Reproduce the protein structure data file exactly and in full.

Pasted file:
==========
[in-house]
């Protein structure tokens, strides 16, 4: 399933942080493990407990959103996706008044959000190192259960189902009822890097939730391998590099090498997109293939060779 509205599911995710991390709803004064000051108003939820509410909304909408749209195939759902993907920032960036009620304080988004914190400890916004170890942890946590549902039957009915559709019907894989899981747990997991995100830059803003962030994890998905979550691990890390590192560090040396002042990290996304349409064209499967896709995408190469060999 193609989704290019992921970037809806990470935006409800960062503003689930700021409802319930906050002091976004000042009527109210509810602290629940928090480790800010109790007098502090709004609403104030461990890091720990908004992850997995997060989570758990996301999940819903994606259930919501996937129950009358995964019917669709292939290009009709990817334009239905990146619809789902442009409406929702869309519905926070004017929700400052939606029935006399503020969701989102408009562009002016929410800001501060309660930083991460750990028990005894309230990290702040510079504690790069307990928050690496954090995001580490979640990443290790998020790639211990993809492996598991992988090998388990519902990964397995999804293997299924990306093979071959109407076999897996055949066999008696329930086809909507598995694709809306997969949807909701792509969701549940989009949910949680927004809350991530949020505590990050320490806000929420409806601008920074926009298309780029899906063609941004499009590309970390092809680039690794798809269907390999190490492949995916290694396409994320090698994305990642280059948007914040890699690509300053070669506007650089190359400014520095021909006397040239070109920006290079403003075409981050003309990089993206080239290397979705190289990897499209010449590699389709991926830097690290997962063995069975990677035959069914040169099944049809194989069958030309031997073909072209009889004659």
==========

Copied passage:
[in-house]
């Protein structure tokens, strides 16, 4: 399933942080493990407990959103996706008044959000190192259960189902009822890097939730391998590099090498997109293939060779 509205599911995710991390709803004064000051108003939820509410909304909408749209195939759902993907920032960036009620304080988004914190400890916004170890942890946590549902039957009915559709019907894989899981747990997991995100830059803003962030994890998905979550691990890390590192560090040396002042990290996304349409064209499967896709995408190469060999 193609989704290019992921970037809806990470935006409800960062503003689930700021409802319930906050002091976004000042009527109210509810602290629940928090480790800010109790007098502090709004609403104030461990890091720990908004992850997995997060989570758990996301999940819903994606259930919501996937129950009358995964019917669709292939290009009709990817334009239905990146619809789902442009409406929702869309519905926070004017929700400052939606029935006399503020969701989102408009562009002016929410800001501060309660930083991460750990028990005894309230990290702040510079504690790069307990928050690496954090995001580490979640990443290790998020790639211990993809492996598991992988090998388990519902990964397995999804293997299924990306093979071959109407076999897996055949066999008696329930086809909507598995694709809306997969949807909701792509969701549940989009949910949680927004809350991530949020505590990050320490806000929420409806601008920074926009298309780029899906063609941004499009590309970390092809680039690794798809269907390999190490492949995916290694396409994320090698994305990642280059948007914040890699690509300053070669506007650089190359400014520095021909006397040239070109920006290079403003075409981050003309990089993206080239290397979705190289990897499209010449590699389709991926830097690290997962063995069975990677035959069914040169099944049809194989069958030309031997073909072209009889004659």